When long-time Chronicles contributor John Lukacs died on May 6, the country lost one of its finest adopted sons, who was also one of its finest writers and historians. The scope and extent of his work defies summary—he published over three dozen books between 1953 and 2017 on a wide-ranging list of subjects, including: the philosophy of history, World War II, the Cold War, Tocqueville, George Kennan (a longtime correspondent and personal friend), Agnes Repplier, democracy, nationalism, a half-century of Philadelphia’s cultural landscape, and his own life and experience.
His life was defined by his deep scholarship. In its obituary, the New York Times quoted a self-reflective statement from one of his final columns for Chronicles, in 2017: “I am a crumbling remnant. A remnant of the very end of the Bourgeois Age and a remnant of the Age of Books.”
When I first encountered the great historian’s byline in Chronicles some twenty years ago, so lucid and limber was his prose that I assumed he must be a remarkable young scholar just entering the prime of his years. Imagine my surprise when I soon learned he was already in his 70s, retired after 47 years of teaching at Chestnut Hill College. Yet in a sense he was indeed in his prime—soon after I first read him he published the book for which he is probably best known today, Five Days in London, and new works continued to appear almost annually for the next dozen years.
Lukacs lived to see Five Days in London became the basis for the film “Darkest Hour” in 2017, though the movie was less than fully faithful to Lukacs’s account of Winston Churchill’s mentality and actions as he decided whether to continue the war with Germany. Lukacs’s book had become a bestseller after 9/11, when New York City Mayor Rudy Giuliani recommended it and compared the experience of the attacks on the Twin Towers to living through the Blitz. Despite the recommendation, Lukacs did not excuse the mayor’s hyperbole—he responded that the jihadist attack, horrific as it was, was not comparable to the sustained onslaught that London had faced from Hitler.
Lukacs drew equally sharp distinctions between Churchill and a latter-day American “war president” like George W. Bush, whose adventurism Lukacs condemned. He had long criticized the blending of military symbolism into civilian politics, such as the practiceof civilian leaders saluting to soldiers. The title of his 1984 book, Outgrowing Democracy, was a warning about where he saw America heading. A refugee from the Soviet domination of Hungary—and before that, a conscripted laborer under the Nazis—Lukacs was an enemy of totalitarian ideology. But he saw nationalism itself as a more powerful force than any empire of the mind. This led him to agree with Kennan’s assessment of the Soviet threat as one that could be contained. And it led him to predict the dissolution of the Soviet Union itself, at a time when the CIA and the anti-Communist intellectuals of the conservative movement believed the Cold War would continue indefinitely.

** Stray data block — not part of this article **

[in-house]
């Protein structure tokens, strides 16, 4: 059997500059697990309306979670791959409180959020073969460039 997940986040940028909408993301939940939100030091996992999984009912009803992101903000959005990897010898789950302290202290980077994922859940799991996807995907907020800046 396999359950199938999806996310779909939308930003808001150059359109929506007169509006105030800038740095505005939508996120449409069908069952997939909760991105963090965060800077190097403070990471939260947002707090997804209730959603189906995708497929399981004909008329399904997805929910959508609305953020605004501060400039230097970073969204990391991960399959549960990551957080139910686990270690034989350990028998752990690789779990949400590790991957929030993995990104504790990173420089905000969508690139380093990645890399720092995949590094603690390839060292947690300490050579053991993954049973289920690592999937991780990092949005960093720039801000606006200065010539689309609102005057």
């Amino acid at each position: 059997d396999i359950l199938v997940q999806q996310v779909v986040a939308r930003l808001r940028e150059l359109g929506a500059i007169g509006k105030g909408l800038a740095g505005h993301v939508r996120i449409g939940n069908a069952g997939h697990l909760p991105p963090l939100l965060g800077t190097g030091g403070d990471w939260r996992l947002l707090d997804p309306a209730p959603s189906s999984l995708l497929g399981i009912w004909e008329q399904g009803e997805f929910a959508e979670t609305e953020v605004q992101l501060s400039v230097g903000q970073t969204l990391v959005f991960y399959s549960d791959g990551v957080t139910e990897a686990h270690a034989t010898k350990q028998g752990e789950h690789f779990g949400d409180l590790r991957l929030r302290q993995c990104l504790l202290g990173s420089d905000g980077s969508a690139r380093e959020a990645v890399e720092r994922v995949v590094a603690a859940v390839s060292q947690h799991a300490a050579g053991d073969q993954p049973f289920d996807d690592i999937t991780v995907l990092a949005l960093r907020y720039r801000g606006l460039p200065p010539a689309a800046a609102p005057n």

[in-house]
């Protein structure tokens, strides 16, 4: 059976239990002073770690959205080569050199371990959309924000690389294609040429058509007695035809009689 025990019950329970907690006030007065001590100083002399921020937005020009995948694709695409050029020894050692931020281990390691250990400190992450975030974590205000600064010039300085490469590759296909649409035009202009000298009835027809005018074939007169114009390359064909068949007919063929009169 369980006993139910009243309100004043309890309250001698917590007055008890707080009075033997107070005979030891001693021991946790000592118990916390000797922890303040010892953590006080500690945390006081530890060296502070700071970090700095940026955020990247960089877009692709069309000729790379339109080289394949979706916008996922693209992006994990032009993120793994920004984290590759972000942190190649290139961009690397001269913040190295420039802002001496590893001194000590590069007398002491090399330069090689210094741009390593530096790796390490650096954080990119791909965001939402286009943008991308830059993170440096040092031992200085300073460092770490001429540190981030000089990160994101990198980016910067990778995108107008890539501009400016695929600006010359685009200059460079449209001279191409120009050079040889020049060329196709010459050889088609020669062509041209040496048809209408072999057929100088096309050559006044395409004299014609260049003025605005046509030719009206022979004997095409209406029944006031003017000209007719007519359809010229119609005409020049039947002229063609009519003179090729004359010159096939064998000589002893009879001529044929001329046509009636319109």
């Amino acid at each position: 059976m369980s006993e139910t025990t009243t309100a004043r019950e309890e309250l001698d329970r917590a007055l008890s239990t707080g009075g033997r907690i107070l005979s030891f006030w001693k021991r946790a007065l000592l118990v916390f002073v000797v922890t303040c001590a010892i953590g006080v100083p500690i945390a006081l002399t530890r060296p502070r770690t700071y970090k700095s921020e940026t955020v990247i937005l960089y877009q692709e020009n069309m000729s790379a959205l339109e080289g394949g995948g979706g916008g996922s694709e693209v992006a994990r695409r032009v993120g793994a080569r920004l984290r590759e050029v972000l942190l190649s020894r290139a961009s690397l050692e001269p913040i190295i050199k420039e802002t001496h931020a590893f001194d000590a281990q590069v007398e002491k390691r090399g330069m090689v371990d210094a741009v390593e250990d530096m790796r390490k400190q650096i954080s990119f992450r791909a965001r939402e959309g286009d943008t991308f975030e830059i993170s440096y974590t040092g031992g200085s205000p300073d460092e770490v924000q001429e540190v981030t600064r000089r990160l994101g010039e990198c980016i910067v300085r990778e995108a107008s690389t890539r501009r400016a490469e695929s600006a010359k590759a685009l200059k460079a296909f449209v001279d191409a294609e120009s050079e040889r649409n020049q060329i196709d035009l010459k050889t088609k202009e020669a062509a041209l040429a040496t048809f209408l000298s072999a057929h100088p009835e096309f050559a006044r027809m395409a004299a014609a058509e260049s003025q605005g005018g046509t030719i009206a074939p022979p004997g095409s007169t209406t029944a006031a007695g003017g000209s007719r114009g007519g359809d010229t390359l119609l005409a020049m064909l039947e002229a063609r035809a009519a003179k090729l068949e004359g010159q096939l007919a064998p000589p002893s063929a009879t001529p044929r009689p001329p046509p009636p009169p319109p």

I would have spared myself some embarrassment years later if I had applied Lukacs’s insights correctly myself: on the eve of the Russian seizure of the Crimean peninsula, I confidently predicted that Vladimir Putin would never attempt such a thing. Lukacs had more than once written that for Russia—under any of its regimes in modern history—security has always been largely understood in terms of land. Economic leverage over Ukraine, which Russia certainly possessed, and the prospect of extorting cooperation through military intimidation were simply not good enough—the land itself was the only guarantee of Russian interests, in Moscow’s characteristic calculation.
Lukacs was an old-world gentleman and a gentleman-scholar: he wrote to be read, a purpose that extended even to his footnotes, which were never merely a scholarly apparatus. They adorned the page not just to provide citations but also to offer new thoughts and digressions, in prose every bit as polished as that of the main text. Whether writing memoir (Confessions of an Original Sinner) or about the history of philosophy (Historical Consciousness), whether examining a short period (Five Days in London) or the better part of a century (A New Republic: A History of the United States in the Twentieth Century), Lukacs crafted his prose with the reader in mind. His were books for a literate public, of whatever size that public might be.
Among his many insights was his verdict that Woodrow Wilson, not Vladimir Lenin, had been the greatest revolutionary of the twentieth century. Indeed, Wilsonianism has outlived Communism, and the legacy of the popular nationalism that Wilson professed to champion is a force with which the world still grapples today. In his 2005 book Democracy and Populism: Fear and Hatred, Lukacs made unmistakable his grim judgment against nationalism and populism, whichmight seem to put Lukacs out to step with the mood of the United States and Europe today.
In fact, Lukacs was an outspoken foe of nationalist politics long before Donald Trump, and many of his paleoconservative admirers were pained to see him deplore Pat Buchanan. But readers of Lukacs can understand, as Lukacs himself certainly did, that nationalism is a force that cannot be wished away. Whether it can be turned to constructive ends, and its destructive tendencies curbed, are questions that the rising generation must answer. The works of John Lukacs show vividly what is in store for those who get the answers wrong.
Daniel McCarthy is a contributing editor to the American Conservative.